Health & Wellness
Did you know that the way your cat waves their tail communicates emotions beyond happiness, including playfulness, concentration and even agitation? Fetch’s on-staff vet Dr. Aliya McCullough shares five common ways cats express themselves through tail wags, so you can better understand your best friend.
When cats say hello, their tail is often extended high into the air and sways back and forth. If they’re greeting another cat, this wag can be accompanied by mutual head rubbing.
Tip: Cuddling or petting them is the perfect “Hello” back.
If the hairs along your cat’s tail are upright and their spine is arched, they’re probably frightened. This tail wag shouldn’t be confused with aggression — your cat is just a little spooked.
Tip: Move slowly to help your cat calm down.
You can spot your cat’s agitation if their tail is arched upwards at the base, and then curls down towards the legs.
Tip: Give your pet some space.
When a cat’s tail is twitching, it’s a sign that they’re concentrating. If they spot something outside that catches their attention, they’ll usually show this wag.
Tip: Watch out for the pounce.
05: An invitation to play
Why do cats flick their tails? A slow, side-to-side swish means your pet is feeling playful.
Tip: Grab their favorite toy.
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Cats are good at hiding pain, so it’s important to look out for changes in their tail behavior. If your cat is waving their tail while laying down, they could be signaling discomfort.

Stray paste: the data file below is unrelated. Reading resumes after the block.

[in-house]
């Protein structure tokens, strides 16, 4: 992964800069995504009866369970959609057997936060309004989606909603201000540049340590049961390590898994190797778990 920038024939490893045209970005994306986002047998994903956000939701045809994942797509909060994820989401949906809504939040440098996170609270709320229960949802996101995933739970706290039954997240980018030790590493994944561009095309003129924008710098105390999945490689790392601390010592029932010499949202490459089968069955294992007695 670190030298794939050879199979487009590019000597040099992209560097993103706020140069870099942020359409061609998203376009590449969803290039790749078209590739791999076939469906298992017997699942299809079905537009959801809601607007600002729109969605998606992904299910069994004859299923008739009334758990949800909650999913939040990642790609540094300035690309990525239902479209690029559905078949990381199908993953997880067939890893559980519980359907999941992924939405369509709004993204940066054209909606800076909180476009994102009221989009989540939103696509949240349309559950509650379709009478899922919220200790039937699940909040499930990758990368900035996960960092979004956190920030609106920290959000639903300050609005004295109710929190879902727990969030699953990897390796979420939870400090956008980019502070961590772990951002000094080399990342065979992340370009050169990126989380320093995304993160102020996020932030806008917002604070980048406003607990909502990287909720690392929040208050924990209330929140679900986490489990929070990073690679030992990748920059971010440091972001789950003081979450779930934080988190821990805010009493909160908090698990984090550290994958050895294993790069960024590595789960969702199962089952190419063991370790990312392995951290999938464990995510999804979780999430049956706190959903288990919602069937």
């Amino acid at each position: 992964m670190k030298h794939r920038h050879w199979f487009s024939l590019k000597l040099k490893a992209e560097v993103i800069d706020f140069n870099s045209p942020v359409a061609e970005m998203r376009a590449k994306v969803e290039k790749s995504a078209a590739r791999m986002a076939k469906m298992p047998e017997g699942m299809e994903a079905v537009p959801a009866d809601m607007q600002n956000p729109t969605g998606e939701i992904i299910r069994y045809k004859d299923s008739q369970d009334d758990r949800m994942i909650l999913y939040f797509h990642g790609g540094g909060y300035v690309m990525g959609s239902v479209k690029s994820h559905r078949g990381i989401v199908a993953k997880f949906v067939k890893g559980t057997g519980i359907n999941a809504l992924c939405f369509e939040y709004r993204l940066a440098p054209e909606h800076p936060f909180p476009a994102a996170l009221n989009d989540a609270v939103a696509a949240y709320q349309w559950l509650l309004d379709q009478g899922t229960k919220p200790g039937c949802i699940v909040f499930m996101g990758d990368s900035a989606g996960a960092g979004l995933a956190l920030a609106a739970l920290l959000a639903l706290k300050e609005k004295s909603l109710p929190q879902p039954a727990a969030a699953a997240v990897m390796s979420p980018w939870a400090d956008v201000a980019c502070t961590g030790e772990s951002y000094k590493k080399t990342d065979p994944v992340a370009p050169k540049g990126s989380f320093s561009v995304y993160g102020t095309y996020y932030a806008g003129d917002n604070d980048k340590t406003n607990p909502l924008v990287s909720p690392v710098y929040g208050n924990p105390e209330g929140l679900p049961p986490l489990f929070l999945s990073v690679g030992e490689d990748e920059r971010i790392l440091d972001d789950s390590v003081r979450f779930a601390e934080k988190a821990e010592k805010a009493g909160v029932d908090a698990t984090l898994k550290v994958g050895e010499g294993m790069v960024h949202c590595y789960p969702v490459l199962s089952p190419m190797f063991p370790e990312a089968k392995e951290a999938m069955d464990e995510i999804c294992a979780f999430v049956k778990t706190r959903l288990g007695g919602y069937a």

Tip: Take your cat to see their veterinarian. If your vet has to run tests to figure out what your cat is going through, Fetch Cat Insurance can help cover the exam costs.
It’s a completely normal play behavior for a cat to chase their tail — especially kittens who are practicing their hunting skills. However, it can also signal a medical condition like pain, itchiness or Feline Hyperesthesia Syndrome (when a cat scratches themself for an unknown reason). Reach out to your veterinarian if you think your cat may be in pain.
Cats can actually control their tail wags (some movements are involuntary, though). The next time your cat flicks their tail, know that the invitation to play is intentional. On the other hand, if you’ve ever wondered why your cat slaps you with their tail, that’s probably on purpose, too. Cats slap their tails against people to show affection, irritation or because they want attention.
Understanding what your cat is saying through their tail wags will ensure your cat gets the care that they need and will also make your bond so much stronger.
The Dig, Fetch's expert-backed editorial, answers all of the questions you forget to ask your vet or are too embarrassed to ask at the dog park. We help make sure you and your best friend have more good days, but we’re there on bad days, too.
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Photo by Nattarin Kraiwachirasit on Unsplash